How do you care too much?  How do I care too much?  It’s a strange idea, and even sounds a bit heretical itself.  Aren’t pastors paid to care?

    And where did this begin for you?  For me?  Do we know our own stories well enough to see where these histrionic patterns started?  And who knows you well enough to call you out on your over-caring patterns?

    Share with me your thoughts.

    Richard Rohr on Men, the Church, and Theological Education

    You likely won’t agree with everything in the quote below.  I’m not sure that I do.  But it’s provocative, speaking to a kind of fear-based male ‘spirituality’ (for lack of a better term) which thrives on control, security, power, and more.  No doubt, I was influenced by this myself in my theological training, as associating around power and control, even if speaks of things like ‘grace’ and ‘humility’, is subtly enticing.  I suspect that it’s easier for those of us who minister in the First World, still firmly entrenched in Christendom power, to fall into this trap.  But it comes at a cost.  We find ourselves suspicious, fearful, finger-pointing at those on the ‘slippery slope’, questioning, afraid of mystery, prone to ‘rallies’ celebrating how right we are, masters at playing humble yet unflappably certain, guardians of the truth rather than followers of the Way.  I’m not meaning to set up false dichotomies, but just want to point out the way in which Rohr’s words may speak prophetically and cause self-reflection among those of us who wear the ‘title’ of pastor.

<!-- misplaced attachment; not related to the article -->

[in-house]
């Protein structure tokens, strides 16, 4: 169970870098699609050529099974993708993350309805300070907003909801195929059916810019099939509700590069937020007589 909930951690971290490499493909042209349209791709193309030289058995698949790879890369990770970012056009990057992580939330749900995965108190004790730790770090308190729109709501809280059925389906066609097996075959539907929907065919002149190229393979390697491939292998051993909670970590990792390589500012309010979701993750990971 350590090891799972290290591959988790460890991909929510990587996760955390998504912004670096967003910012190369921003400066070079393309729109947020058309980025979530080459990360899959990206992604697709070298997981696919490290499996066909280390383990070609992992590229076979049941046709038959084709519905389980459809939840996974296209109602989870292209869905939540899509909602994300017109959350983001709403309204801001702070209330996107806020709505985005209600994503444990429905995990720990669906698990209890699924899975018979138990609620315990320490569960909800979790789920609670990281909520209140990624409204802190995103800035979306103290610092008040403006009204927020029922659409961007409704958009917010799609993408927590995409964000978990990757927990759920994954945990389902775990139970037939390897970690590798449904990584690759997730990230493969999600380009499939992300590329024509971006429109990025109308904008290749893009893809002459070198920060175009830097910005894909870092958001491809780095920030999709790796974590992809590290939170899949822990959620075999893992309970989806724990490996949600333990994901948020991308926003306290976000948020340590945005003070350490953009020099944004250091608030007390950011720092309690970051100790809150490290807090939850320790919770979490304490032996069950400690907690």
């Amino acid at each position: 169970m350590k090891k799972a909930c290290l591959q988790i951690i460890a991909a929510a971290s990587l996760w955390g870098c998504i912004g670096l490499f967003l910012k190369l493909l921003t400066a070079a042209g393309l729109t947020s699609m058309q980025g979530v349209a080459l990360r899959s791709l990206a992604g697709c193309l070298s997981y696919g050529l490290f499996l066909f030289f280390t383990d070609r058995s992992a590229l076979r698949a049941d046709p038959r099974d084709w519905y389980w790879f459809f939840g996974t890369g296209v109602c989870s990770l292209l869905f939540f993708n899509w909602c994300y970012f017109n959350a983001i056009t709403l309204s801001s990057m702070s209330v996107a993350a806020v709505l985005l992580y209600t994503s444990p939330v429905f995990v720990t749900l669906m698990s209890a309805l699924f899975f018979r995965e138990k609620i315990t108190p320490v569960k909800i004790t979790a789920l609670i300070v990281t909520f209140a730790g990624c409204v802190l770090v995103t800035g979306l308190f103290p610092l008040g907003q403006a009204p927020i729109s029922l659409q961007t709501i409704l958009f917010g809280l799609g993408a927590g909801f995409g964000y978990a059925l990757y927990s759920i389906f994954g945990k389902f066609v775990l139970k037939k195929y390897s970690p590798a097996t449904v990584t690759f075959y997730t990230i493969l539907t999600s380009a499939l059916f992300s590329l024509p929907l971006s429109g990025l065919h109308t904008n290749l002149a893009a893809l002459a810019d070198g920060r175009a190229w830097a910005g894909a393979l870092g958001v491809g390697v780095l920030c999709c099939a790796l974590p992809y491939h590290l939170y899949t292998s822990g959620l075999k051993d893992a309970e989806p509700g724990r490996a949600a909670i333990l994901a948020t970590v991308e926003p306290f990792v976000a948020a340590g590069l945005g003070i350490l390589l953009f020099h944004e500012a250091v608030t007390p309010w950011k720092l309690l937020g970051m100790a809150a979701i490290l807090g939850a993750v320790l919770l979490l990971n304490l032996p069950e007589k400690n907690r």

“A recent study pointed out that a strong majority of young men entering seminaries in the last ten to twenty years came from single-parent homes, a high percentage having what we would call “father wounds,”4 which can take the form of an absent, emotionally unavailable, alcoholic, or even abusive father. This overwhelmingly matches my own experience of working in Catholic seminaries, and of men in jail, the military, or any all-male system. Many of these men were formed in postmodern Europe and America, where almost nothing has been stable or constant or certain since the late 1960s, and even the church was trying to reform itself through the Second Vatican Council. All has been in flux ever since about 1968. Then add to all of that fifteen years of nonstop public scandal over the issues of pedophilia and cover-up by the hierarchy. Such bishops, priests, and seminarians often had no chance to do the task of the first half of life well. It was a movable famine to grow up in, so they backtracked to do what they should have been able to do first—second! They are out of sequence through no fault of their own. They want a tribe that is both superior and secure—and theirs! Men join a male club, like the church, to get the male energy they never got as sons, or because they accept the male game of “free enterprise” and social advancement. I have often wondered if I did the same. I hope not. The result is a generation of seminarians and young clergy who are cognitively rigid and “risk adverse”; who want to circle the wagons around their imagined secure and superior group; who seem preoccupied with clothing, titles, perks, and externals of religion; and frankly have little use for the world beyond their own control or explanation. Ecumenism, interfaith dialogue, and social justice are dead issues for them. None of us can dialogue with others until we can calmly and confidently hold our own identity. None of us can know much about second-half-of-life spirituality as long as we are still trying to create the family, the parenting, the security, the order, the pride that we were not given in the first half. Most of us from my generation cannot go back on this old path, not because it was bad, but precisely because we already did it, and learned from it. Unfortunately, we have an entire generation of educators, bishops, and political leaders who are still building their personal towers of success, and therefore have little ability to elder the young or challenge the beginners. In some ways, they are still beginners themselves. Self-knowledge is dismissed as psychology, love as “feminine softness,” critical thinking as disloyalty, while law, ritual, and priestcraft have become a compulsive substitute for actual divine encounter or honest relationship. This does not bode well for the future of any church or society.”  Richard Rohr, Falling Upward